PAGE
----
Phone calls flood the station, but all leads go nowhere. The police investigation seems doomed to failure. Then it happens: a note, written in red ink, slipped under the windshield wipers of her car, ‘YOU’RE IT.’ Ellen has stirred the monster in his lair … and the hunter has become the hunted!





Therapist Melanie Snow is driving to her office when her Honda is struck by a dark-colored van and sent spinning into a ditch, where it catches fire. The driver never stops. A passerby pulls Melanie from the car just seconds before it explodes.

Waking from the coma nine days later, she is devastated to find she is blind.

As Melanie struggles to cope with her new reality, life as a blind woman, her fragile state of mind is further threatened by a madman who is stalking and strangling disabled women. The first two victims were mentally challenged and Detective Matt O’Leary, who carries a torch for Melanie, (even though Melanie is engaged to someone else) tells himself she is not the killer’s targeted prey. But then a woman who lost a leg to cancer is murdered, and another physically disabled woman is stalked. Even with a whole town in terror, Melanie refuses to live her life in fear and reopens her practice in the basement of her home. She has a living to earn.

And Detective Matt O’Leary must find a way to keep Melanie safe until the monster is caught. But how? Her door is now open to the public and the killer can just walk through anytime he chooses.

And he does.





Excerpt from NOWHERE TO HIDE:



It was nice to be alone. As she brushed her hair, Gail launched into her favorite fantasy of buying her sister a white Ferrari. Ellen’s birthday was coming up in May; she’d have the car delivered right up to her door, a big red bow tied on the antenna … dream on, girl she told herself, grinning at her reflection in the mirror.

Tiger padded into the room just then, winding his sleek, warm body around her bare ankles, purring like an old washing machine.

I owe her so much, Tiger, Gail said, reaching down to stroke the cat’s soft, glossy fur. If it wasn’t for…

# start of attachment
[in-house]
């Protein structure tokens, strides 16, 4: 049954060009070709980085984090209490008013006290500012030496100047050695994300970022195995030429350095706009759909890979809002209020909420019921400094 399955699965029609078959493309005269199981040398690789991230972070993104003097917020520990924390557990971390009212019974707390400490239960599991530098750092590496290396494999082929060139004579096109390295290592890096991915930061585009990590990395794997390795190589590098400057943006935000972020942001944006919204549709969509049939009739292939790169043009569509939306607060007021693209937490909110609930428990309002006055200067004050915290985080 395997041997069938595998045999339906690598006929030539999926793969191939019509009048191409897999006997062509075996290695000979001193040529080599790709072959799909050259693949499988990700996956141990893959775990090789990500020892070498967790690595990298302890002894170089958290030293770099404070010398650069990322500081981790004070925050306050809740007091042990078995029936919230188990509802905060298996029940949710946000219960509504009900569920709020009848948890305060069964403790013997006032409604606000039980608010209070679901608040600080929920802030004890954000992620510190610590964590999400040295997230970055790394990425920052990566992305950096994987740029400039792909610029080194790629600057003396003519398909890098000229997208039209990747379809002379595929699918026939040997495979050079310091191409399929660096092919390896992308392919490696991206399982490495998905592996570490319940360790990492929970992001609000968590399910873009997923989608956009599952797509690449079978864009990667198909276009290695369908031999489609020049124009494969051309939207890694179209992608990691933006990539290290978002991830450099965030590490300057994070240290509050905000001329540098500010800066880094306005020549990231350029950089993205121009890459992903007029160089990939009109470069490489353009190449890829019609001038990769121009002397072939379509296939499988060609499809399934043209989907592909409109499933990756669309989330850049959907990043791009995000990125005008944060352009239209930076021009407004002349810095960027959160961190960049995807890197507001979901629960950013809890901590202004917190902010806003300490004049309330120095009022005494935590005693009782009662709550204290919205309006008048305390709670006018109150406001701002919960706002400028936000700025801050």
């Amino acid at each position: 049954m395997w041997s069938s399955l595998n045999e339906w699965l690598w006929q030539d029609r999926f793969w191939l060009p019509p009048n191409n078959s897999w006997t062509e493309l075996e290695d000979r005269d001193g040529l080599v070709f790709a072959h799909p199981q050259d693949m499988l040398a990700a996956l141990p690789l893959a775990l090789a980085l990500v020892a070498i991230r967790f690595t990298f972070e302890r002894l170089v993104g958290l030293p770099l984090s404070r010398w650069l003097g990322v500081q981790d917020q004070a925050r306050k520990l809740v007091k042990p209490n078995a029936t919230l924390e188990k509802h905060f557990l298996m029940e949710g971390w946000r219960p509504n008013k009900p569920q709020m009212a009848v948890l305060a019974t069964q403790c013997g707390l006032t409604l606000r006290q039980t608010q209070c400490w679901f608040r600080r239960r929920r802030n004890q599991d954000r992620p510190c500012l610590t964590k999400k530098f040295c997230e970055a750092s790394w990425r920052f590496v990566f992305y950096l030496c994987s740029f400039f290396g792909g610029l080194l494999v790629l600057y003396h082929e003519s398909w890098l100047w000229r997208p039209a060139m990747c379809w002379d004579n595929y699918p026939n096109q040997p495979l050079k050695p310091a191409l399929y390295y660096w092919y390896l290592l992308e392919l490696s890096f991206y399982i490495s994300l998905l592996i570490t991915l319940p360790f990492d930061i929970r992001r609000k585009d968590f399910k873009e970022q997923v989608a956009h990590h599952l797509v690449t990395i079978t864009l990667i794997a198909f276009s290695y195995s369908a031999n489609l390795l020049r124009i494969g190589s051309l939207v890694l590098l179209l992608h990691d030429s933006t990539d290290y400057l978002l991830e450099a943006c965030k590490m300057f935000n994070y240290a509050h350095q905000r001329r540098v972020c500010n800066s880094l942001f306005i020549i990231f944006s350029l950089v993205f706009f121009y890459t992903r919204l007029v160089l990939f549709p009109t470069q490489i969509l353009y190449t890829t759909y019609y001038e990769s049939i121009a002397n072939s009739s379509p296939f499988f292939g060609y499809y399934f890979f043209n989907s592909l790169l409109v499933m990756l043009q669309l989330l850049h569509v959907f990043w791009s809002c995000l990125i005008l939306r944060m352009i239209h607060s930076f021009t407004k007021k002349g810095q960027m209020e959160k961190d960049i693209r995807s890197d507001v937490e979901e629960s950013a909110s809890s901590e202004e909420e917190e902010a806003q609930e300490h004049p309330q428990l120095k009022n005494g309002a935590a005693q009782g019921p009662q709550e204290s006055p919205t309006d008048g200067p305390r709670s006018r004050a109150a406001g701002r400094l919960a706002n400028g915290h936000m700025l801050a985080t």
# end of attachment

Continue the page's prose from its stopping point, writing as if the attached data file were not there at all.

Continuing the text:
Suddenly, Tiger’s back arched under her hand and he hissed. Gail’s heart leapt in her breast and her hand drew back as if burned. “What the…?” But Tiger, fur standing on end, had already fled the room. Gail turned in her chair just in time to see his electrified, retreating tail…

Then she caught a movement from the corner of her eye. Turning, she froze at the sight of the closet door slowly opening.

Chapter One

August 6, 1979

The closet door was at the top of the stairs at the end of the hall. To get to it he had to pass by two doors, one on either side, both now partly open. He could hear talking, very low. Farther away, the sound of running away. In three quick strides he was past the doors and inside the closet. He knew he was smiling. He felt excited the way he always did when he got past them. Even if anyone had got a glimpse of him, it wouldn’t really matter. He was invisible. The invisible man.

The secret door was to his right, just behind the wide rack of musty-smelling winter coats in varying sizes. He ducked beneath them, and opening the door, let himself into the narrow, cave-like space.

The space separating the inside and outside walls went nearly the whole way round the third floor, stopping abruptly at the wall of the stairwell where he had to turn around and go back the way he had come. Once, this space had been used for storage – old bed springs, broken chairs, trunks – but the doors, except for the one in the closet which he had come upon quite by luck, and through which he had come again and again, had long since been replaced by sheetrock and papered over with rose-patterned wallpaper.

It was pitch black in front of him and all around him, like he was all alone in the world. He had his flashlight, but didn’t turn it on. He knew the way. Besides, it might shine through someplace.

As he made his way along the darkened corridor, breathing the stale, hot air, his progress slowed by the long, heavy skirt he wore, he had to stoop. At seventeen, though narrow-shouldered, he was nearly six feet tall.

Sweat was trickling down between his shoulder- blades, and under the wig, his head felt squirmy, so he took the wig off and stuffed it into his pants pocket, under the skirt.